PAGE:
How to Sustainably Wildcraft Ramps

Created by: Sarah Wickers


Ramp season is ramping up here in Western North Carolina! If you aren't familiar, ramps (Allium tricoccum) are a North American species of wild onion! They are rare and delicious! 

The ramps that we use in our products are all sustainably wildcrafted in the beautiful WNC mountains! Pssss...did you know that ramps are actually a wild leek?

How do we sustainably wildcraft these delicious spring ephemerals? Well, we start by rotating our patches. If we harvest from a patch this year, we won't harvest from that patch again for 2 years. The next thing we look at is the population size of the ramp patch we are harvesting. Our average harvest is only about 10% of the population. As for the individual plants...we only harvest the leaves! Specifically, one leaf per plant. The bulbs are left in the ground to continue their life cycle. We also take note of the size of each plant. If it is large, there is a chance that it might flower and seed. As it takes about 7 years for ramps to reproduce, leaving the larger plants gives the population a better chance of expanding.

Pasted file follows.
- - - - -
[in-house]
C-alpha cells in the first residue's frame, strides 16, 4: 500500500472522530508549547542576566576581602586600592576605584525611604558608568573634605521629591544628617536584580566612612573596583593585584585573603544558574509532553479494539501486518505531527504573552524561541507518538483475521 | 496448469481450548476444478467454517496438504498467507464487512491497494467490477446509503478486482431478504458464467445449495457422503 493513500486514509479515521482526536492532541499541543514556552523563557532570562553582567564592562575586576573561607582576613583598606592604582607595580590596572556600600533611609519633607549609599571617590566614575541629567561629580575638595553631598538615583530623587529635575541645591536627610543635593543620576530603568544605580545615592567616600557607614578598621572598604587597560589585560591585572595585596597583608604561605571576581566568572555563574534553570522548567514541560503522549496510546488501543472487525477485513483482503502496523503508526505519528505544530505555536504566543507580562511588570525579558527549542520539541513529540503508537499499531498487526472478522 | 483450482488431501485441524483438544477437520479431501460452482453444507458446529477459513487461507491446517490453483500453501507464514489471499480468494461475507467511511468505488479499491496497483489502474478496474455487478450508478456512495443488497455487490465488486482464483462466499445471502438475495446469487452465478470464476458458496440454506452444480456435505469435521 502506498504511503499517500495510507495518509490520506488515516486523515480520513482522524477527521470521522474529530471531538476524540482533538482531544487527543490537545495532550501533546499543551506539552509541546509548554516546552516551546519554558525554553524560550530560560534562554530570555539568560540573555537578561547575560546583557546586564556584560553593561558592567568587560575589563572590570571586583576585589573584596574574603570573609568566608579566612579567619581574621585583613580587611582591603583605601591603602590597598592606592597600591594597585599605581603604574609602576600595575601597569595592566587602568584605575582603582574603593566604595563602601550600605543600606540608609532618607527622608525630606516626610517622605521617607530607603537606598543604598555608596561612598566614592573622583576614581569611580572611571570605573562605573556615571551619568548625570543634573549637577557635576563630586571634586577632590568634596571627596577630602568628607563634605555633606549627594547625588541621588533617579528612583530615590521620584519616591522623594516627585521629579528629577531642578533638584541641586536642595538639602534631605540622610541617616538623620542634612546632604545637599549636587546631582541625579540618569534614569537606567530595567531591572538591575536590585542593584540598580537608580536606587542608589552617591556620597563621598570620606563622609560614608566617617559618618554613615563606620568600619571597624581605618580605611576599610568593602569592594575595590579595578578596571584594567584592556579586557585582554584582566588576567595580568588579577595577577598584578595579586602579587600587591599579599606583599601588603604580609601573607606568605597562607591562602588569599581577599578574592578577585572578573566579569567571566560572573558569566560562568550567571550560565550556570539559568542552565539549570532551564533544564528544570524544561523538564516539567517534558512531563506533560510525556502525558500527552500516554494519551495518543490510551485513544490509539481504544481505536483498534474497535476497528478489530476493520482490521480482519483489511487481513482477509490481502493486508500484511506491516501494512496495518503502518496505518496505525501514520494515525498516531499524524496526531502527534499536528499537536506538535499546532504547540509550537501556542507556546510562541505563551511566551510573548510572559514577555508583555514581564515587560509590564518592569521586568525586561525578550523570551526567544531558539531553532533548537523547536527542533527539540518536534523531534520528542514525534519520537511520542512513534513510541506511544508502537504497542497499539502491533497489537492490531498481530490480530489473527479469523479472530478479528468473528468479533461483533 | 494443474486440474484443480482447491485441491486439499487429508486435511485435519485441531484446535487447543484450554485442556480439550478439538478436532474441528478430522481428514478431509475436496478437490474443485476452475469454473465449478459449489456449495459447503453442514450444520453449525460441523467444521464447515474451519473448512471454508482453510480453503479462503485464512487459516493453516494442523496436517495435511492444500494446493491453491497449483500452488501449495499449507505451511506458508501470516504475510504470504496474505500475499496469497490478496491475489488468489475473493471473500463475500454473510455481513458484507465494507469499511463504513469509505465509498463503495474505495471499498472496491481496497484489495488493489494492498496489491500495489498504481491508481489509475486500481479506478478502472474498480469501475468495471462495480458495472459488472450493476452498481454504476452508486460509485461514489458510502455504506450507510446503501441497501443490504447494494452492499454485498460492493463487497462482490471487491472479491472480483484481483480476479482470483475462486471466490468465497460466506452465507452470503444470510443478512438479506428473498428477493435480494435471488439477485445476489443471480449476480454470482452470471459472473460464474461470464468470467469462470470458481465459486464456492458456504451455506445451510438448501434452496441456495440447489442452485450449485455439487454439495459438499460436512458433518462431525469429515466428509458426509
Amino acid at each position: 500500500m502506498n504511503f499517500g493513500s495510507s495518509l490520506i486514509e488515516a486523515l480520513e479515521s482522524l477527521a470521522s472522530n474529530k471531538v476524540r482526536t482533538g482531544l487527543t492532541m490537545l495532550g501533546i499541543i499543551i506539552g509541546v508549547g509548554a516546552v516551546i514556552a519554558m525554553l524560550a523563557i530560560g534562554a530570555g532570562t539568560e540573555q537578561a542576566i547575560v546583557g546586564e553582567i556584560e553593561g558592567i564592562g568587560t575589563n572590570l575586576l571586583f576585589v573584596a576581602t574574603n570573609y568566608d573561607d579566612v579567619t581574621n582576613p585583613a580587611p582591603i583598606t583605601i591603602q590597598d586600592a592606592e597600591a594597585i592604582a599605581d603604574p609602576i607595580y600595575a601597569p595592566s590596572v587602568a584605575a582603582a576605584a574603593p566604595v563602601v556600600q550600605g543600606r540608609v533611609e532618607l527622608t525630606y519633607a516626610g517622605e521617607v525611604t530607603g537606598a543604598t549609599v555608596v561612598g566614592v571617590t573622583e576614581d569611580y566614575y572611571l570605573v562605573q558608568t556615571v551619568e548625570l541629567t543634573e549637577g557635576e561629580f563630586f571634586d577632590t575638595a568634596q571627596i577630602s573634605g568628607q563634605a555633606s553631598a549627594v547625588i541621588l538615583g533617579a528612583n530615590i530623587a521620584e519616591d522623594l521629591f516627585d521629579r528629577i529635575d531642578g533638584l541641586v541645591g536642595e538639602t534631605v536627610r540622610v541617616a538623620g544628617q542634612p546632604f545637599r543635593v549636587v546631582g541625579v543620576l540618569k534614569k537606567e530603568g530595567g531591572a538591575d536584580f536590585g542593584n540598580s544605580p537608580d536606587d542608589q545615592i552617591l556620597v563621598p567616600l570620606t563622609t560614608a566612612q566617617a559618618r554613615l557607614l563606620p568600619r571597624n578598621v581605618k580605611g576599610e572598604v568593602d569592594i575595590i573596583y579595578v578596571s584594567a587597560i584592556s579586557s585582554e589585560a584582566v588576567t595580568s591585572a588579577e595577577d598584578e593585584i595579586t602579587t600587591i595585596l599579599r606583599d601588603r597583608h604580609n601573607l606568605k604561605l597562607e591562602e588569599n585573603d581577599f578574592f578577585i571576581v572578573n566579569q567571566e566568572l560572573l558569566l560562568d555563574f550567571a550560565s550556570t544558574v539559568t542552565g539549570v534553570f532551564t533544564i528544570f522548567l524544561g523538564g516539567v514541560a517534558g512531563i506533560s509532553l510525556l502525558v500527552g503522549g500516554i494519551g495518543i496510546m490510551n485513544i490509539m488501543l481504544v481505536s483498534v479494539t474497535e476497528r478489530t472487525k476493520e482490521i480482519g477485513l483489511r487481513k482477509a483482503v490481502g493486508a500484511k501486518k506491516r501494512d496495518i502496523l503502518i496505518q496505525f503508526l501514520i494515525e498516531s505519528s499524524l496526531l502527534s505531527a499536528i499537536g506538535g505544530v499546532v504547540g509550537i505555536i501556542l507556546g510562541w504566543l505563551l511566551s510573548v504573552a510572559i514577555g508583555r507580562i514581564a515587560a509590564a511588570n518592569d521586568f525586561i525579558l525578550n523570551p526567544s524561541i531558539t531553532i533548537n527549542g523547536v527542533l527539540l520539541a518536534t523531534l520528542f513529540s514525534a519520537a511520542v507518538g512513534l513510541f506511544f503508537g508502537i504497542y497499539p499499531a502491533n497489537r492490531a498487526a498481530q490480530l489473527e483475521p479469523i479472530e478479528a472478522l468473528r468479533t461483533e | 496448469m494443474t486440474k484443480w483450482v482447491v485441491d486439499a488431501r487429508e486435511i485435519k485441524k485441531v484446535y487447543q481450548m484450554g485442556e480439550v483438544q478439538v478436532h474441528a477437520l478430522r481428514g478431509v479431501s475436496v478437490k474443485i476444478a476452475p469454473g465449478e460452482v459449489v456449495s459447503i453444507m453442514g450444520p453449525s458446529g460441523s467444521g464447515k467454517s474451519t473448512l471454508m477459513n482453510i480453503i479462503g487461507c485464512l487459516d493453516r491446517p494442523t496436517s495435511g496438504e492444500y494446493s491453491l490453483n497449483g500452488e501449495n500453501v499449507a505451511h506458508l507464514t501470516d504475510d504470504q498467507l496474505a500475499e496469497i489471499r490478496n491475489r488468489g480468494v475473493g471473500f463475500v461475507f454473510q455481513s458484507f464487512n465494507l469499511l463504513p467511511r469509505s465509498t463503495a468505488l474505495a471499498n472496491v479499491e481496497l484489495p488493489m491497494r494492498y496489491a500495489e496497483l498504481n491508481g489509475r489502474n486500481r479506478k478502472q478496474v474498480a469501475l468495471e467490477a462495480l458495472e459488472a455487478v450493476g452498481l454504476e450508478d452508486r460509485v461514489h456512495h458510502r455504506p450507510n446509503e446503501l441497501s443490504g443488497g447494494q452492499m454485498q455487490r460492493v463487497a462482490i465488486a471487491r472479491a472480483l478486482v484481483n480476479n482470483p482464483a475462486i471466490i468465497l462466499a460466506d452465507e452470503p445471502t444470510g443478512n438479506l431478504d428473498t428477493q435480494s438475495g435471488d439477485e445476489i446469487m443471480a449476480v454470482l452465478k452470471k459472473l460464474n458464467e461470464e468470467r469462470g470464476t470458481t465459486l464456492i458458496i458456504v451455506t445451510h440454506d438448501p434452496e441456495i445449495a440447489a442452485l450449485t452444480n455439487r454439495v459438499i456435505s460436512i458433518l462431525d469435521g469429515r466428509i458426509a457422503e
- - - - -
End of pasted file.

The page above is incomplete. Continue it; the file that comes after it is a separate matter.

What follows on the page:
We will also be starting a new harvesting method this year (see video for more detail). When the seeds drop in the late summer they will fall in the same spot as the mother plant. Thinning the ramp patch by removing the whole plant from spaces that are densely populated will allow the remaining plants to have better access to the available resources. You can even replant the roots with a portion of the bulb still attached in your own yard and start your own ramp patch! Research has shown that ramps are found in souls high in calcium. If you replant the bulbs, consider amending your soil to add more calcium.

If you forage for ramps, please do so ethically and sustainably. It is important to remember that our forest ecosystems are not separate from us. We are intertwined. 

Pretty soon, we will be releasing our annual favorite Wild Ramp Sea Salt! Keep your eyes peeled!

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